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Mapping of Transcription Start Sites – TSS

A transcription start site (TSS) is the location where the first DNA nucleotide is transcribed into RNA. It is difficult to determine the exact position of the TSS using bioinformatics, but experimental methods can be used to locate it, notably high throughput sequencing.

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The Institut Pasteur platform is likely to be able to meet your needs for TSS mapping. The chosen protocol uses the TAP or « Tobacco Acid Pyrophosphatase » enzyme, which allows conversion of the 5’PPP ends of native RNAs to 5’ ends, making them compatible for adapter ligation.

The study is performed by comparing the results of sequencing the 5’ end of the RNA, in conditions where it is either treated or untreated with TAP. If untreated with TAP, the sequencing will provide access to all the RNAs (ribosomal RNA, tRNAs, RNA messengers in the process of degradation or maturation) except for native 5’ ends. If treated with TAP, the same sequences will be obtained but in addition native RNA sequences will also be obtained.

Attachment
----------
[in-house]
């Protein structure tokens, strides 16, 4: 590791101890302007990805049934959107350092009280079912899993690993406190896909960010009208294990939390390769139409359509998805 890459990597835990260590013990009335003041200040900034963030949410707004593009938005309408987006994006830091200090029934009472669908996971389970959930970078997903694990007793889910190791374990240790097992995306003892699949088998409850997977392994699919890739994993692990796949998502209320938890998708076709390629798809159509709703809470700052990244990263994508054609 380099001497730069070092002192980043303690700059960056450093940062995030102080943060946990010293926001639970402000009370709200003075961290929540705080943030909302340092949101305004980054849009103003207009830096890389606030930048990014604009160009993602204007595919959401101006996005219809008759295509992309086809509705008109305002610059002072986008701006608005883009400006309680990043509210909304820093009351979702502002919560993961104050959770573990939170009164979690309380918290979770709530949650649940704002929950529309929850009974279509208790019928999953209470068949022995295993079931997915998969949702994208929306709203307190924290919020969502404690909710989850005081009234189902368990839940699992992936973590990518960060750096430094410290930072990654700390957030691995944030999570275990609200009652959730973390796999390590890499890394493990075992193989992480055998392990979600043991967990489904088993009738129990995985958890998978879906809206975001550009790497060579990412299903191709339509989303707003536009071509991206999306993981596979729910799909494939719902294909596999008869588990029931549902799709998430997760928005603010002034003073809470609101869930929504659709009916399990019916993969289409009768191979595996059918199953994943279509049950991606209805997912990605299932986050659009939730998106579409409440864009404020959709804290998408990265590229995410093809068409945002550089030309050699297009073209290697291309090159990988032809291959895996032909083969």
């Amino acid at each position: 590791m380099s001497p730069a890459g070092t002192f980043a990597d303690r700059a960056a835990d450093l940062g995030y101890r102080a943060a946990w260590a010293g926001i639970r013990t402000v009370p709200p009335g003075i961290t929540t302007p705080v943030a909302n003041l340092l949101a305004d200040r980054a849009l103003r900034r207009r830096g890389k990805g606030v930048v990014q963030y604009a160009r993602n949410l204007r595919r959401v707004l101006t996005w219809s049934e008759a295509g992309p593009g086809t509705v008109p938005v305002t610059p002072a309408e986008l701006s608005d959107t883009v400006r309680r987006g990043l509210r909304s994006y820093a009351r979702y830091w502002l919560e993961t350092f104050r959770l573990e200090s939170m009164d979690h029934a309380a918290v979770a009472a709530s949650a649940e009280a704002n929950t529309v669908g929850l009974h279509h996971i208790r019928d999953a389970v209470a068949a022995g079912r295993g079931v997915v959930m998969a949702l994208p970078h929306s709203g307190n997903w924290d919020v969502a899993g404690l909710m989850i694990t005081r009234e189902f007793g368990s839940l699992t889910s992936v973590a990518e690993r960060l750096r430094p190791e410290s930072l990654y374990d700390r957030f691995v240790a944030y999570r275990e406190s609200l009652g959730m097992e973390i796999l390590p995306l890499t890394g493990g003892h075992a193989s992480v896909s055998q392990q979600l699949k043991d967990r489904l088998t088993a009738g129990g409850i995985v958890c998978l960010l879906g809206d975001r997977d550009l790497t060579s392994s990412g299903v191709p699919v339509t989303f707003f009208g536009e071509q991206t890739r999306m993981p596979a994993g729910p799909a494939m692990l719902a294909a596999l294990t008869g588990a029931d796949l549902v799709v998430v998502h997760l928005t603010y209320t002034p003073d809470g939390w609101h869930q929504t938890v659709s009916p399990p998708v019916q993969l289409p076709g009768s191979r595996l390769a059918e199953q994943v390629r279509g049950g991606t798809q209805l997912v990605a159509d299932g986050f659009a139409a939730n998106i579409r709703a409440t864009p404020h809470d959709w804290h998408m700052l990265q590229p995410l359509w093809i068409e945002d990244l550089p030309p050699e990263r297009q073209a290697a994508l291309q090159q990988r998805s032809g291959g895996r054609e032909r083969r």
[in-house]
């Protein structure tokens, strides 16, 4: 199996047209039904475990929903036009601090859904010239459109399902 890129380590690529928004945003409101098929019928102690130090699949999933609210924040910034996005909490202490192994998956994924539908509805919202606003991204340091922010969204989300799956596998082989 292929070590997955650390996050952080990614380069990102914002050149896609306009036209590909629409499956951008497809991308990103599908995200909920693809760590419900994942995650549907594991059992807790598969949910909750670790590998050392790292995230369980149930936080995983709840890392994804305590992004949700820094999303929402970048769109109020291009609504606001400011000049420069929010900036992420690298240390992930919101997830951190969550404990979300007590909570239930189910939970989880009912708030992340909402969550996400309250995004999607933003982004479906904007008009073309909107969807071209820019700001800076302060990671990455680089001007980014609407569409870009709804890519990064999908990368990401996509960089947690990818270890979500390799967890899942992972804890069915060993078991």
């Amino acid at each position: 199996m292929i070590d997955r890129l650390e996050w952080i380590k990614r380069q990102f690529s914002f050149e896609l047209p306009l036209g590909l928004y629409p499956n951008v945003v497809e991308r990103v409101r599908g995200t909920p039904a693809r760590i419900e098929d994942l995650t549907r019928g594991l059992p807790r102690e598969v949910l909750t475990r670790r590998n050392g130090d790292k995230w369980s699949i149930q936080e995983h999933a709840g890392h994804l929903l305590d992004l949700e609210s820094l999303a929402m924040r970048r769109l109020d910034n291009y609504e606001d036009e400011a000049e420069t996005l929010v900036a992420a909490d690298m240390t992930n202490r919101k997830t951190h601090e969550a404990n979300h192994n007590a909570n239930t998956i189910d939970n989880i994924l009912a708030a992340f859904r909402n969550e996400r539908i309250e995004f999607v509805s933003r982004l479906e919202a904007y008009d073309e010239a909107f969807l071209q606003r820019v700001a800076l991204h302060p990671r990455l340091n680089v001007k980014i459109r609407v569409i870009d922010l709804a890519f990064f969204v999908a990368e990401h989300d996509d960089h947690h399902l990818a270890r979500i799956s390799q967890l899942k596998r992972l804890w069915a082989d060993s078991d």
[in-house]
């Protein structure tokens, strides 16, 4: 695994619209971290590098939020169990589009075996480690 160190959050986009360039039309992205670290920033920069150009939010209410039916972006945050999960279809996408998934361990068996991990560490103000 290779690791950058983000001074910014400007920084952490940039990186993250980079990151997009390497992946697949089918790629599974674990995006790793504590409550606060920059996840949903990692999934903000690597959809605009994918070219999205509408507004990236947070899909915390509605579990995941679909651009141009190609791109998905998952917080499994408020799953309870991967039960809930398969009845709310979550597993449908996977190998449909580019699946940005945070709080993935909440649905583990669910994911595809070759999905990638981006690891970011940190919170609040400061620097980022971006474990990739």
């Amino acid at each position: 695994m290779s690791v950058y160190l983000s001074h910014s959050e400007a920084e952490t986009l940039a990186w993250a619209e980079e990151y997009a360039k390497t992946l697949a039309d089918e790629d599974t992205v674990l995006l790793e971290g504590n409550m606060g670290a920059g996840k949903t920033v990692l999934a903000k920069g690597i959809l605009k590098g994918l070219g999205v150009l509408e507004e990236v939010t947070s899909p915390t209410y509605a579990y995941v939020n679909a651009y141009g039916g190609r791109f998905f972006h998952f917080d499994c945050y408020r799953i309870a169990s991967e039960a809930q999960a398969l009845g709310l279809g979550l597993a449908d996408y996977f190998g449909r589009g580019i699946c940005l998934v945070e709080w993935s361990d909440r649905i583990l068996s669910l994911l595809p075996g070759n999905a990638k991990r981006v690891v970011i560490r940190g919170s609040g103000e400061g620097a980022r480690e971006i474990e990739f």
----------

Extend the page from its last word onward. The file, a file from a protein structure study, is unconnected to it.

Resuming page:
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Statistical methods that allow identification of differentially expressed genes cannot be applied for identification of TSS. The TSS must therefore be identified by the experimenter with the aid of visualisation tools.

In practice, this can be done using a method adapted from Illumina protocols.
This type of study also allows identification of alternative start sites and new transcripts.


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